Creamy, rich, and buttery, béchamel sauce is one of the “mother” sauces, or sayces meres, of French cuisine.
There are several theories about the origination of bechamel sauce (pronounced bey shah mel), with the earliest being that it was created in 14th century Italy in the court of Catherine de Medici. From there it made its way to several regions of France and over the next few hundred years on to other cultures. Béchamel sauce is a versatile foundation sauce for other recipes. Its basic ingredients are butter, flour, and milk. Once you have that down, you can begin to add all sorts of complementary ingredients to create a variety of delicious, creamy dishes.
From a culinary perspective, béchamel sauce is made by mixing a roux of flour and butter, whisking gently and being sure not to let it brown; then slowly whisk in boiled milk until the sauce is smooth and creamy/thick. After you have the basic white sauce you can then add other ingredients, spices, cheeses, vegetables, and/or lighter meats. Béchamel sauce is also a great base for various veggie dishes like veggie lasagna and macaroni and cheese.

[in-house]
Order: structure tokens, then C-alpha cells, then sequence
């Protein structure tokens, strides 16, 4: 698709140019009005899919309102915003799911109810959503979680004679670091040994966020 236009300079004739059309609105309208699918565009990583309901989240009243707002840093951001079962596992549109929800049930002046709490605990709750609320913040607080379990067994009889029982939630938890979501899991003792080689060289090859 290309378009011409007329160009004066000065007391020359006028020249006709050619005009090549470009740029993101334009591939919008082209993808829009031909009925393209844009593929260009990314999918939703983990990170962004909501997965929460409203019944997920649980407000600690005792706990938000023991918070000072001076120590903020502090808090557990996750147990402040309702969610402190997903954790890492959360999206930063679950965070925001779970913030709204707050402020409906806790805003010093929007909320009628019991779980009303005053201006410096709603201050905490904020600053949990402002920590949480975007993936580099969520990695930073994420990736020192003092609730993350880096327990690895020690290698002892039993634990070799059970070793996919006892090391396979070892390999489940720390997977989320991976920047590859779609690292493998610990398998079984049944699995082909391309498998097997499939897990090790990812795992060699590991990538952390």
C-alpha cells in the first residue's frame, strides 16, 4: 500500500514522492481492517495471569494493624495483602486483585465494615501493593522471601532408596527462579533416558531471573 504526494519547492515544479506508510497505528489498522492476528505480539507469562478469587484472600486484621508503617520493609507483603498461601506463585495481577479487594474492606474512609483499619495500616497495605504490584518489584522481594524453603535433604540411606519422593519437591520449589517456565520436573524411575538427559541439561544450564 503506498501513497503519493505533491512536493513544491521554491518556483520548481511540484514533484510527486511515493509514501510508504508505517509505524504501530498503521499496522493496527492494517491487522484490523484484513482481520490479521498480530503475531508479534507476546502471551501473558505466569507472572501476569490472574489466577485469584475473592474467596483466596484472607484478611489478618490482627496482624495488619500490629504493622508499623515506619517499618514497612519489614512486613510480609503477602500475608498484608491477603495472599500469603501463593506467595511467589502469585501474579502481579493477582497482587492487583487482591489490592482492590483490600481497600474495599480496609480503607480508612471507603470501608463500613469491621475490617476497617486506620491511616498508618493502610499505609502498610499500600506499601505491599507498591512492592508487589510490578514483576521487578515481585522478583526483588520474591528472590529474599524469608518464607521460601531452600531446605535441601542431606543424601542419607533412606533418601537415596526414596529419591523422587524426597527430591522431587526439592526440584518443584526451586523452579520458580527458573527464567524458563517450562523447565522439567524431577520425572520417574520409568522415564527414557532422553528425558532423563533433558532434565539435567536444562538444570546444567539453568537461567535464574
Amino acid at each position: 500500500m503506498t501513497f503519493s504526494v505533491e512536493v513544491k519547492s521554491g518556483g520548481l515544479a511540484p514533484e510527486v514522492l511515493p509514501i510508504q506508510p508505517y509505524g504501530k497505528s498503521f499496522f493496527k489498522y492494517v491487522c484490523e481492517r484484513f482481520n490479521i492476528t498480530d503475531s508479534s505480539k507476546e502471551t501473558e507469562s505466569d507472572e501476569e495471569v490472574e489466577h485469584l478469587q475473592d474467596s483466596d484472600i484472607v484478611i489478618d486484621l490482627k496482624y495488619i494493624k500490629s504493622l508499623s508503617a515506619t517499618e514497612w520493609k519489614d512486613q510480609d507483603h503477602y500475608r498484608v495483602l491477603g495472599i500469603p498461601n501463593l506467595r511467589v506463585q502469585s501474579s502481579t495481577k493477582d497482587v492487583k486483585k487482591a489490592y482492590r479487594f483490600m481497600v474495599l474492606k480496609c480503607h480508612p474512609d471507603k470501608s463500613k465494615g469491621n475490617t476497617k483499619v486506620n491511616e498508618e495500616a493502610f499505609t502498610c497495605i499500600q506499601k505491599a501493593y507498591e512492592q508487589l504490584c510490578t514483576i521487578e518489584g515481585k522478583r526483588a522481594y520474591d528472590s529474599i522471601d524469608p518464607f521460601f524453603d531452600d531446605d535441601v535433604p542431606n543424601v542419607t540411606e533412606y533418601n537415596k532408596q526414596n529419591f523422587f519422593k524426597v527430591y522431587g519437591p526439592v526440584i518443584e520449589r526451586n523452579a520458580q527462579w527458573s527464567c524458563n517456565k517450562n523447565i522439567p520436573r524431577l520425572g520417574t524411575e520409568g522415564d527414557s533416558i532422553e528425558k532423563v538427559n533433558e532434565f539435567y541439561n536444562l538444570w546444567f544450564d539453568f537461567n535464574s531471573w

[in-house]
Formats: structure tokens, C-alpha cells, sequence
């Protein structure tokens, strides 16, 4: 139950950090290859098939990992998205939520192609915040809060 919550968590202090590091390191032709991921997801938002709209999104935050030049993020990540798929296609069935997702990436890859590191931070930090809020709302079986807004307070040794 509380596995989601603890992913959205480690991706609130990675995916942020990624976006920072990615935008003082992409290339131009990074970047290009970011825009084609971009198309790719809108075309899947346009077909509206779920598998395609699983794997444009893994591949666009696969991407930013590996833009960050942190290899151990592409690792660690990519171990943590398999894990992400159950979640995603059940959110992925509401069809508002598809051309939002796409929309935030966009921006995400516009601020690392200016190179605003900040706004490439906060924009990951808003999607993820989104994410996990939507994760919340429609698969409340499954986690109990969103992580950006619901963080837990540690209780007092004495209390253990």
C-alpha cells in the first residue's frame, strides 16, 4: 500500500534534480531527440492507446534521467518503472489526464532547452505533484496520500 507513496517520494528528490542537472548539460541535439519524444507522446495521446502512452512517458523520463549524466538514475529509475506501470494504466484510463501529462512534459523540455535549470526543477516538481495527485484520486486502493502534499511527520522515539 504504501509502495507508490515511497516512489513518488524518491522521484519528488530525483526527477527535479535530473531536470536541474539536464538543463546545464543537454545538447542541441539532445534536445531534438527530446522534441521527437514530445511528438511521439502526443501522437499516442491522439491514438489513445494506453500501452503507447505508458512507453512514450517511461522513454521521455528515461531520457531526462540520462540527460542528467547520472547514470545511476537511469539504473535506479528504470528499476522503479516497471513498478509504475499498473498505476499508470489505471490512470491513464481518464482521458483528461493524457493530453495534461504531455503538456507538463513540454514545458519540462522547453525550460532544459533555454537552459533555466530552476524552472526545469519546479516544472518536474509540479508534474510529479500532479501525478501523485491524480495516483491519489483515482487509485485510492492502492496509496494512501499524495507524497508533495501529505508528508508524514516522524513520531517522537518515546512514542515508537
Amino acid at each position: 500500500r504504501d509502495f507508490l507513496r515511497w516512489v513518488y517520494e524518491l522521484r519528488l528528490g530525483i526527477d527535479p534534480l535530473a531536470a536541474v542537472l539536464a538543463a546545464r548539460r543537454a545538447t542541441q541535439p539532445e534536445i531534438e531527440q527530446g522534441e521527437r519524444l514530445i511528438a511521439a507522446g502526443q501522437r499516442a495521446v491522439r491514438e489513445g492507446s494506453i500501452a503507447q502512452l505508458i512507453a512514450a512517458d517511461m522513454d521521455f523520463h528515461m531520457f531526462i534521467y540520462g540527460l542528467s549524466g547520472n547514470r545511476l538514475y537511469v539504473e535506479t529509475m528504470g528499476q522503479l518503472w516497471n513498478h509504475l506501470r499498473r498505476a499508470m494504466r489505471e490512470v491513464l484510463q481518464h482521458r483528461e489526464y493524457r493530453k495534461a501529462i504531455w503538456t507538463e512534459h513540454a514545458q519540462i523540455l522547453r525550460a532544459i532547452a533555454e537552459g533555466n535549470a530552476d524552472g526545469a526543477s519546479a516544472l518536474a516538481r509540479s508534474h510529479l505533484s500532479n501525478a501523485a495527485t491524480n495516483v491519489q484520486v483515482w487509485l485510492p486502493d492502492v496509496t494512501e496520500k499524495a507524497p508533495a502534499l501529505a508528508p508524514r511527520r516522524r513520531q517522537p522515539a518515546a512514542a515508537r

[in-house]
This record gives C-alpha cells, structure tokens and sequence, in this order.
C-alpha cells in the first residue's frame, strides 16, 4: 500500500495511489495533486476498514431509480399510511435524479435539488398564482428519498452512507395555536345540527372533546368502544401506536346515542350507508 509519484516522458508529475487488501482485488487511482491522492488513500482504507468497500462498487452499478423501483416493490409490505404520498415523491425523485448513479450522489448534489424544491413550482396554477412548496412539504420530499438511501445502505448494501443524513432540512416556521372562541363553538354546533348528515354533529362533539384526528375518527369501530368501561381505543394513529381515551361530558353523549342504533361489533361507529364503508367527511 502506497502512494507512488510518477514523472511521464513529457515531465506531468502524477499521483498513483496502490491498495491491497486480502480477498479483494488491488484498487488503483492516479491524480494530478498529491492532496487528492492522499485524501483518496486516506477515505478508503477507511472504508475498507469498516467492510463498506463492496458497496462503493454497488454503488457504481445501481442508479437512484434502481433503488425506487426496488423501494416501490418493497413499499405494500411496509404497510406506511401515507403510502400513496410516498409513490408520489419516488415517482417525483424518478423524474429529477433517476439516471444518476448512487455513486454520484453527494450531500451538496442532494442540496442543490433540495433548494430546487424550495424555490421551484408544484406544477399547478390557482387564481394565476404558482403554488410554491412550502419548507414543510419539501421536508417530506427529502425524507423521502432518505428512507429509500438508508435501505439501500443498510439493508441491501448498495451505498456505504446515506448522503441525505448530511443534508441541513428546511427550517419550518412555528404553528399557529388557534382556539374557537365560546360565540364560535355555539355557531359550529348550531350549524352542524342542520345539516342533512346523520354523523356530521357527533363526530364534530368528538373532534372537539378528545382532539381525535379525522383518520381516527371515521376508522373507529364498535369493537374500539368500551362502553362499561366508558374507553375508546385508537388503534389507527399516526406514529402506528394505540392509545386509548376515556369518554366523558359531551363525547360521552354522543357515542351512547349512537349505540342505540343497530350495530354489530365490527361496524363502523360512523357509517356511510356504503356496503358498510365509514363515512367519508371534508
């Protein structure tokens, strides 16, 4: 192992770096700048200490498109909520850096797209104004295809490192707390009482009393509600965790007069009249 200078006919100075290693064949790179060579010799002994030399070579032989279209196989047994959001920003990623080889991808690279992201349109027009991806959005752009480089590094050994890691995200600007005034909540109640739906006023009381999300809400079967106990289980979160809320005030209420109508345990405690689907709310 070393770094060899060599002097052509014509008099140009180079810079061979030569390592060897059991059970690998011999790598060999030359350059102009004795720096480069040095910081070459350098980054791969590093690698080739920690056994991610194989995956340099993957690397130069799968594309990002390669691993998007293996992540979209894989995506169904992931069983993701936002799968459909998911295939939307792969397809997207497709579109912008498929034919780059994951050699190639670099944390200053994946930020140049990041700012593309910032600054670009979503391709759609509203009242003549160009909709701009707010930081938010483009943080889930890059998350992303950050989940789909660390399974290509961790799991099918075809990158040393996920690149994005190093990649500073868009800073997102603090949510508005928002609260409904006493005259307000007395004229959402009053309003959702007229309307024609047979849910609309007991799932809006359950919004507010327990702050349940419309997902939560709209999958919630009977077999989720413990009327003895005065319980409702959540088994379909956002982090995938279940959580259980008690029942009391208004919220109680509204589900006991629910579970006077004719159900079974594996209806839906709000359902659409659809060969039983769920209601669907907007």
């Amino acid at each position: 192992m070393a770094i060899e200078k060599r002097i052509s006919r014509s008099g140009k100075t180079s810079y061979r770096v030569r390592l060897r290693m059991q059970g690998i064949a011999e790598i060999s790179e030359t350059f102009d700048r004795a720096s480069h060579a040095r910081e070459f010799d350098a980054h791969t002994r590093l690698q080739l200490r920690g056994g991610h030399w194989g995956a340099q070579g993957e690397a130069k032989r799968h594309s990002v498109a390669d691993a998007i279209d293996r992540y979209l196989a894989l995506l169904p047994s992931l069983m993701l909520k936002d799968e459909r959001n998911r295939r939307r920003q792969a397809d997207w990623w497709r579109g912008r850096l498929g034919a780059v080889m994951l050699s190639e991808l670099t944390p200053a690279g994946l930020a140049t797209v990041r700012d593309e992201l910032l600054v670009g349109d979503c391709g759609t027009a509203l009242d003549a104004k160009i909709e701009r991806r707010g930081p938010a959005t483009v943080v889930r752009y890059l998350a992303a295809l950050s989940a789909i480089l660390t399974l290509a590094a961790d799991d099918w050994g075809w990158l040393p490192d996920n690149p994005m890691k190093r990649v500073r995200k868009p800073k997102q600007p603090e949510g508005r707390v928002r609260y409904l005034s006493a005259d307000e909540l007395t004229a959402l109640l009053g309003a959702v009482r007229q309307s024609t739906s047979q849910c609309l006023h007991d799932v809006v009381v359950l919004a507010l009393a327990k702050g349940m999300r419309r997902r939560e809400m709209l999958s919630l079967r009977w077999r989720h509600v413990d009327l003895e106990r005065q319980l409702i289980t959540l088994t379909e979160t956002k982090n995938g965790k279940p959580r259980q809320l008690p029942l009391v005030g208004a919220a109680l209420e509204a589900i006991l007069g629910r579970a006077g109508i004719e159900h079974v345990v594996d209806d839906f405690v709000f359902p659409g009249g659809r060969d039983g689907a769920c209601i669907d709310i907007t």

From a health perspective, béchamel sauce is probably one of those things you want to just enjoy in moderation as a special treat. Obviously the healthful qualities will be totally based on the ingredients uses. Grass fed butter and milk and stone milled flours from heritage grain will more than likely reveal a flavor most similar to the early days of béchamel. It’s definitely worth a try if you’re up for experimenting.